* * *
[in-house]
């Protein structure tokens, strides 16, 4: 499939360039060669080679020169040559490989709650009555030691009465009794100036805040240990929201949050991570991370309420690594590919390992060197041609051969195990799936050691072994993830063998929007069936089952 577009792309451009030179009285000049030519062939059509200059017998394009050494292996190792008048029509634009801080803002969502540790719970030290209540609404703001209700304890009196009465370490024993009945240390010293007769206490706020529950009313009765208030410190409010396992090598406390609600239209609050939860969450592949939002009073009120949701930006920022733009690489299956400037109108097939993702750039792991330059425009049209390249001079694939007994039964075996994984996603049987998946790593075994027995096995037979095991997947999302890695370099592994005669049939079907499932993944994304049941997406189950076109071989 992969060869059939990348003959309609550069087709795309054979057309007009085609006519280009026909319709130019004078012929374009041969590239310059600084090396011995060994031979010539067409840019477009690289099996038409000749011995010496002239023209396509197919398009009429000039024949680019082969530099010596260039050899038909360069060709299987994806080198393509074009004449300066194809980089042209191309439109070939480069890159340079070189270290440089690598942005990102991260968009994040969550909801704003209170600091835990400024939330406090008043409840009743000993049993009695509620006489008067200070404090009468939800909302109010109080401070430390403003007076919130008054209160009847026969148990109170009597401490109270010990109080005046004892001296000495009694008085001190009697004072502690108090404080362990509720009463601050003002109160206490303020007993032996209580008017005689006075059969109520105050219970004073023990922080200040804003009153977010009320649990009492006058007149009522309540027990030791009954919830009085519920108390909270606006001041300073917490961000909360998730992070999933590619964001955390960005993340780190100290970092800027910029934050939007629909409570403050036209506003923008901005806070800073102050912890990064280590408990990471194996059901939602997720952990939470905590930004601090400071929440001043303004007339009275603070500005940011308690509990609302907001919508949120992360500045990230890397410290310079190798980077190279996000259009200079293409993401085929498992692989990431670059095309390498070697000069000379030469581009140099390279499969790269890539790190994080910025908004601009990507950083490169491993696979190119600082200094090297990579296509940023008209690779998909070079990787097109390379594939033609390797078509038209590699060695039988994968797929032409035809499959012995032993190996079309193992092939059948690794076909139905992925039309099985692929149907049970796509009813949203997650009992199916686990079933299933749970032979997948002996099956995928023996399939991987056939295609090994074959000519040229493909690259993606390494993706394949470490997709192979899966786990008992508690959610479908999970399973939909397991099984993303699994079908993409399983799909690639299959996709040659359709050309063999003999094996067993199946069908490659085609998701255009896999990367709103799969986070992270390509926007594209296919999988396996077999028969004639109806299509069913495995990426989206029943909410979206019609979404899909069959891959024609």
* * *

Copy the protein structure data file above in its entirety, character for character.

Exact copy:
[in-house]
């Protein structure tokens, strides 16, 4: 499939360039060669080679020169040559490989709650009555030691009465009794100036805040240990929201949050991570991370309420690594590919390992060197041609051969195990799936050691072994993830063998929007069936089952 577009792309451009030179009285000049030519062939059509200059017998394009050494292996190792008048029509634009801080803002969502540790719970030290209540609404703001209700304890009196009465370490024993009945240390010293007769206490706020529950009313009765208030410190409010396992090598406390609600239209609050939860969450592949939002009073009120949701930006920022733009690489299956400037109108097939993702750039792991330059425009049209390249001079694939007994039964075996994984996603049987998946790593075994027995096995037979095991997947999302890695370099592994005669049939079907499932993944994304049941997406189950076109071989 992969060869059939990348003959309609550069087709795309054979057309007009085609006519280009026909319709130019004078012929374009041969590239310059600084090396011995060994031979010539067409840019477009690289099996038409000749011995010496002239023209396509197919398009009429000039024949680019082969530099010596260039050899038909360069060709299987994806080198393509074009004449300066194809980089042209191309439109070939480069890159340079070189270290440089690598942005990102991260968009994040969550909801704003209170600091835990400024939330406090008043409840009743000993049993009695509620006489008067200070404090009468939800909302109010109080401070430390403003007076919130008054209160009847026969148990109170009597401490109270010990109080005046004892001296000495009694008085001190009697004072502690108090404080362990509720009463601050003002109160206490303020007993032996209580008017005689006075059969109520105050219970004073023990922080200040804003009153977010009320649990009492006058007149009522309540027990030791009954919830009085519920108390909270606006001041300073917490961000909360998730992070999933590619964001955390960005993340780190100290970092800027910029934050939007629909409570403050036209506003923008901005806070800073102050912890990064280590408990990471194996059901939602997720952990939470905590930004601090400071929440001043303004007339009275603070500005940011308690509990609302907001919508949120992360500045990230890397410290310079190798980077190279996000259009200079293409993401085929498992692989990431670059095309390498070697000069000379030469581009140099390279499969790269890539790190994080910025908004601009990507950083490169491993696979190119600082200094090297990579296509940023008209690779998909070079990787097109390379594939033609390797078509038209590699060695039988994968797929032409035809499959012995032993190996079309193992092939059948690794076909139905992925039309099985692929149907049970796509009813949203997650009992199916686990079933299933749970032979997948002996099956995928023996399939991987056939295609090994074959000519040229493909690259993606390494993706394949470490997709192979899966786990008992508690959610479908999970399973939909397991099984993303699994079908993409399983799909690639299959996709040659359709050309063999003999094996067993199946069908490659085609998701255009896999990367709103799969986070992270390509926007594209296919999988396996077999028969004639109806299509069913495995990426989206029943909410979206019609979404899909069959891959024609």